How I Coped After Our Miscarriage

Real stories. Real laughs. Real help.

How I Coped After Our Miscarriage

My son drew this picture of our family right before our 3rd child was born. He included the rainbow, representing our baby in Heaven.

Three years have gone by. It’s still hard to talk about. Coping with a miscarriage is tough. It’s hard to type out the proper words. Miscarriages aren’t spoken of very often, and rightfully so. It’s a tough word to swallow.

According to March of Dimes, “Miscarriage (also called early pregnancy loss) is when there is pregnancy loss before 20 weeks. For women who know they’re pregnant, about 10 to 20 in 100 pregnancies (10 to 20 percent) end in miscarriage. Most miscarriages – 8 out of 10 (80 percent) – happen in the first trimester before the 12th week of pregnancy.”

I’m sharing my story.

Maybe it will help someone else who is currently grieving and coping with miscarriage.

January 6, 2020

My wife was about 8 weeks pregnant as we headed to our doctor’s appointment. Our twins were almost four years old at this point and we were excited to add a third baby to our family.

But that ultrasound changed everything.

The ultrasound tech became quiet. She mentioned that she couldn’t find the heartbeat, but she would try again.

I knew in that moment. I didn’t want it to be true.

I looked over at my wife. Holding back tears of my own as I watched a tear roll down her cheek.

The rest of that day was a blur. A lot of tears shared. But one thing my wife and I promised each other is that we would cry together and share our feelings together. We took that important step to say that we are still a family and will not distance ourselves from each other because of this tough news.

This miscarriage was part of our story now.

A time to grieve

The next few days and weeks were HARD. I can’t lie about that. Even three years later as I type this out, I sit here in tears. When I think about that day, all of those emotions come rushing back. We lost our baby. And so, it was important for me to grieve and be there to support my wife and two children.

It was hard supporting my family emotionally at times. I would drive 30 minutes to work and cry the whole way to work. I did this so that when I came home, I didn’t have tears left to cry. My family would view me as being strong and therefore, I could be there for my wife. Looking back, that wasn’t the best move on my part. It’s okay to cry. It’s okay to grieve.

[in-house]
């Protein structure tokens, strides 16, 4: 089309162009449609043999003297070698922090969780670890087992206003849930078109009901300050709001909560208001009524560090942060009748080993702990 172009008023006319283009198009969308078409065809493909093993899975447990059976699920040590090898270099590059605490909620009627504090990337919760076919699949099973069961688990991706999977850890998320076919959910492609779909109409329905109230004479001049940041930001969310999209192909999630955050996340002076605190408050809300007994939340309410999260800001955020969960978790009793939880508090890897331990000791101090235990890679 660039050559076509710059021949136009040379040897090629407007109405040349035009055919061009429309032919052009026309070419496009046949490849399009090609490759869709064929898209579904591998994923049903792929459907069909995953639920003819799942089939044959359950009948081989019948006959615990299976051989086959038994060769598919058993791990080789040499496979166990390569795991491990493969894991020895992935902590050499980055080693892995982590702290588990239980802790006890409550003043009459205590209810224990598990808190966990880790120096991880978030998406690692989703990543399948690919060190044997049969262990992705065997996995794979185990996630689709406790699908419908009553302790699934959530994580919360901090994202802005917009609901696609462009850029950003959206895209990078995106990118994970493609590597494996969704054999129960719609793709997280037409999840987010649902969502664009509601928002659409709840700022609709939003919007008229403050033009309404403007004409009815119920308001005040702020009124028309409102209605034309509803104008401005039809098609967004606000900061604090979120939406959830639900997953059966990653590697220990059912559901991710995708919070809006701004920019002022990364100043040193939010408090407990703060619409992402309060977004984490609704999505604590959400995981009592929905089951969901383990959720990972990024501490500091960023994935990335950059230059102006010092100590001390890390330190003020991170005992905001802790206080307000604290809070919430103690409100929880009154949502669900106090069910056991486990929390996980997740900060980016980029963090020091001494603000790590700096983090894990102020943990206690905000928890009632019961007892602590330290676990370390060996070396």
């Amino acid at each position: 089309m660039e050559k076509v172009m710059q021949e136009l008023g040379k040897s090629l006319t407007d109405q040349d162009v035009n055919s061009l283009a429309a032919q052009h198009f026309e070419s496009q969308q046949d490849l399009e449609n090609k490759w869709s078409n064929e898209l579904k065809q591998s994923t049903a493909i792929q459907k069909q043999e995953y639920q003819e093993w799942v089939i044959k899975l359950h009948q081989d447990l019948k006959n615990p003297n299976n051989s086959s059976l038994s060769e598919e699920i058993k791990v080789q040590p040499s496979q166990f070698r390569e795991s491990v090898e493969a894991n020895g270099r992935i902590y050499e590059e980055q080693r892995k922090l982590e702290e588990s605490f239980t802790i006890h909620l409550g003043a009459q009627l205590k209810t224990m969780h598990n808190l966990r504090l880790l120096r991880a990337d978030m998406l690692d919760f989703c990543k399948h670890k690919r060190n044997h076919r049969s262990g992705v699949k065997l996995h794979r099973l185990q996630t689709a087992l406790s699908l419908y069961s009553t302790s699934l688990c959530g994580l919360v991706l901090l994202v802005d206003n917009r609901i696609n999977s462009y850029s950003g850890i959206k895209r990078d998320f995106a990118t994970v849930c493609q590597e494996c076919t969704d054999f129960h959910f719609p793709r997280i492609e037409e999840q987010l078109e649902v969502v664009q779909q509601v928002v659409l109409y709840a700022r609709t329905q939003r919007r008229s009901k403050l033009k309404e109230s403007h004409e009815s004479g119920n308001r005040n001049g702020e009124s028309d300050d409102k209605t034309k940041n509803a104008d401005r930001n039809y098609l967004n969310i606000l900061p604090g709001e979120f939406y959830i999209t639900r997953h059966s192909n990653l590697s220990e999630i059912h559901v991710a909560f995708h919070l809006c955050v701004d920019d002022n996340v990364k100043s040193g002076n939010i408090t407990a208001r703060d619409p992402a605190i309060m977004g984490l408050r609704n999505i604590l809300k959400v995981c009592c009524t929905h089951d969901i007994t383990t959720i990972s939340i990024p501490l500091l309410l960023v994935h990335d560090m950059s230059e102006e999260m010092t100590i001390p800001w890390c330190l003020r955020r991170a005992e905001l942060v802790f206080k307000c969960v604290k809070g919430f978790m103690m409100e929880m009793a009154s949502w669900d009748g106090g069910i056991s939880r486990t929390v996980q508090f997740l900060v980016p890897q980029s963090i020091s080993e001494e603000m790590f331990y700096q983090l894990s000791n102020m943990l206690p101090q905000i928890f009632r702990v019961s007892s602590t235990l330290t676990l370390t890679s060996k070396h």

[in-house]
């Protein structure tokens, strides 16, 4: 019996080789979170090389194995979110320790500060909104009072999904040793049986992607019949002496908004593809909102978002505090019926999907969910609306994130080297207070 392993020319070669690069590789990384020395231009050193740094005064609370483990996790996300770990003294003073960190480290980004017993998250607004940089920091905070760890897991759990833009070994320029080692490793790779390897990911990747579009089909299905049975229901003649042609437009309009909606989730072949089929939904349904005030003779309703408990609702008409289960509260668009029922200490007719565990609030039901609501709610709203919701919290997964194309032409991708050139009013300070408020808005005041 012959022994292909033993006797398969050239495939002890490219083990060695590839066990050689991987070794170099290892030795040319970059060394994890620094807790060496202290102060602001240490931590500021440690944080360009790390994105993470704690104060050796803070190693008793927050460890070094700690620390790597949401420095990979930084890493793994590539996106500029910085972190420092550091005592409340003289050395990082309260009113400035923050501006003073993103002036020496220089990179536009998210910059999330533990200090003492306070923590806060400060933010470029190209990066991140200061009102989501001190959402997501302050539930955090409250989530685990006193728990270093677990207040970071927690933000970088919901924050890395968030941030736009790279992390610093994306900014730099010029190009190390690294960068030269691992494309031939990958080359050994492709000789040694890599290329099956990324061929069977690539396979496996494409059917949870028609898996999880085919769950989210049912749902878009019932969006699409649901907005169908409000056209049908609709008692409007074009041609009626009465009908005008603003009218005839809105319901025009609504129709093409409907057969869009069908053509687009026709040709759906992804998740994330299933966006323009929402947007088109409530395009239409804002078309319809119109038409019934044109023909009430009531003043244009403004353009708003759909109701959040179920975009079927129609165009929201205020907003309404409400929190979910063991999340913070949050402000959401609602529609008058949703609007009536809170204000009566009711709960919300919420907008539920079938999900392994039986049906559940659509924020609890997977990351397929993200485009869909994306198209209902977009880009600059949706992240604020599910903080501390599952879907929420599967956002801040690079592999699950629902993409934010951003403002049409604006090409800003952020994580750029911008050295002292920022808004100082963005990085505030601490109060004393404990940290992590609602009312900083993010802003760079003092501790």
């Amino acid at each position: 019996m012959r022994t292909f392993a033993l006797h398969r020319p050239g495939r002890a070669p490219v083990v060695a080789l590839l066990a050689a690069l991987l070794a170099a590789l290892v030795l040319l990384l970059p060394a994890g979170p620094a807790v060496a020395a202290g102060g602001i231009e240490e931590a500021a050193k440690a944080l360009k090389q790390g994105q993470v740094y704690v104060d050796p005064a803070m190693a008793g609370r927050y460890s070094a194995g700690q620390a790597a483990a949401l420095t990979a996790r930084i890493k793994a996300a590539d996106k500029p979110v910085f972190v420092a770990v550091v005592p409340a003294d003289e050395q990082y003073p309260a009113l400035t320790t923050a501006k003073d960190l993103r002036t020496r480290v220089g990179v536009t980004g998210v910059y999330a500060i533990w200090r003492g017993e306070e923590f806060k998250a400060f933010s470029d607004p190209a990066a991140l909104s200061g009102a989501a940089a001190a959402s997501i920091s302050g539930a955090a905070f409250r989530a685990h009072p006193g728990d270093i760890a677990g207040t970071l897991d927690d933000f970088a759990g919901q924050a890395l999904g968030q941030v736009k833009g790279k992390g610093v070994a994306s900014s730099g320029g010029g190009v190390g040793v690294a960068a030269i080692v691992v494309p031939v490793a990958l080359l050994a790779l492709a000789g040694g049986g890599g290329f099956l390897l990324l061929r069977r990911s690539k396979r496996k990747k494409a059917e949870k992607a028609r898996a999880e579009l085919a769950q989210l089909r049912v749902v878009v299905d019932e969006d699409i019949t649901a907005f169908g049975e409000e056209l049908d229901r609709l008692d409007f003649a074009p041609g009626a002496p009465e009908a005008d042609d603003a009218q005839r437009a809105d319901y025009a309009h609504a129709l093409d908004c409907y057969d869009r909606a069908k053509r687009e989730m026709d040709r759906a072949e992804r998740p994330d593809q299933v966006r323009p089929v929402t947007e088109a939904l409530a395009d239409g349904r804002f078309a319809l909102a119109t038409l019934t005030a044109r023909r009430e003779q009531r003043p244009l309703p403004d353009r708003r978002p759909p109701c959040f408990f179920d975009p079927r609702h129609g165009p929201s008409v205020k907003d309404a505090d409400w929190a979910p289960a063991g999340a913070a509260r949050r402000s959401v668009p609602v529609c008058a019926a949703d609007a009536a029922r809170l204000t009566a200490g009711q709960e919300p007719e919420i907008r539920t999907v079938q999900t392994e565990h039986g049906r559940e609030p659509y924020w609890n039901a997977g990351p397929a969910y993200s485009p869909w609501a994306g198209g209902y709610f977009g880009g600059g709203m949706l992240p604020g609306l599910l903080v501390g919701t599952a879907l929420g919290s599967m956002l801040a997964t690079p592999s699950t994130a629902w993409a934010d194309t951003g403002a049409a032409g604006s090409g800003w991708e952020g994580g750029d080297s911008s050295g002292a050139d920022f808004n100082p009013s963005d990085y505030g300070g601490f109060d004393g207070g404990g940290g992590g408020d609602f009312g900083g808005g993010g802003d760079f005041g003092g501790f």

If you are currently coping with a miscarriage, give yourself time to grieve. Coping with a miscarriage is something that people don’t understand unless you’ve been through it before.

It feels lonely. It feels scary. It feels upsetting. It feels really really really sad.

It’s okay to feel all of those emotions.

This tree is in remembrance of you

Later that spring, we planted this tree in memory of our baby, now in Heaven. Everytime I look out my kitchen window, I’m reminded of how blessed we are as parents. And that includes our baby that I will see again someday in Heaven.

My wife and I had a lot of discussions about how we want to remember our baby. We decided on planting a tree together, but that is a conversation you should have with your wife. Personally, it really allowed me to cope because it just puts a smile on my face when I see the tree and reminds me of the hope I have in Heaven.

What do we tell the kids?

Man. This is the hard part. I’m going to try and type this out without crying. Nope, can’t do it.

My kids were almost four years old at the time. They saw their parents come home, distraught. They knew there was a baby in mommy’s belly. Kids are smart! They knew something was wrong. This was going to require a lot of teamwork to have these tough conversations. We chose to be really honest with them and explain that God chose to take the baby home to Heaven with him. They asked a lot of questions.

They cried with us.

My children reminded us on a daily basis that our baby was now in Heaven.

They were grieving with us. One of my toughest moments as a parent. I had no control. Watching my children grieve over this miscarriage left me feeling hopeless.

But I made sure to have conversations with them throughout this process and cry with them. Showing emotions with your children isn’t a weak thing. It builds relationships. It makes them feel safe.

In 2021, we were blessed with our rainbow baby. He makes me smile every single day.

But there isn’t a day that goes by that I don’t think about our baby in Heaven. Was it a boy? Was it a girl?

I’m blessed to be a father to four children. Three on Earth and one in Heaven.

This is all a part of my story now.

Tags: , ,

Leave a Reply

Your email address will not be published. Required fields are marked *

%d bloggers like this: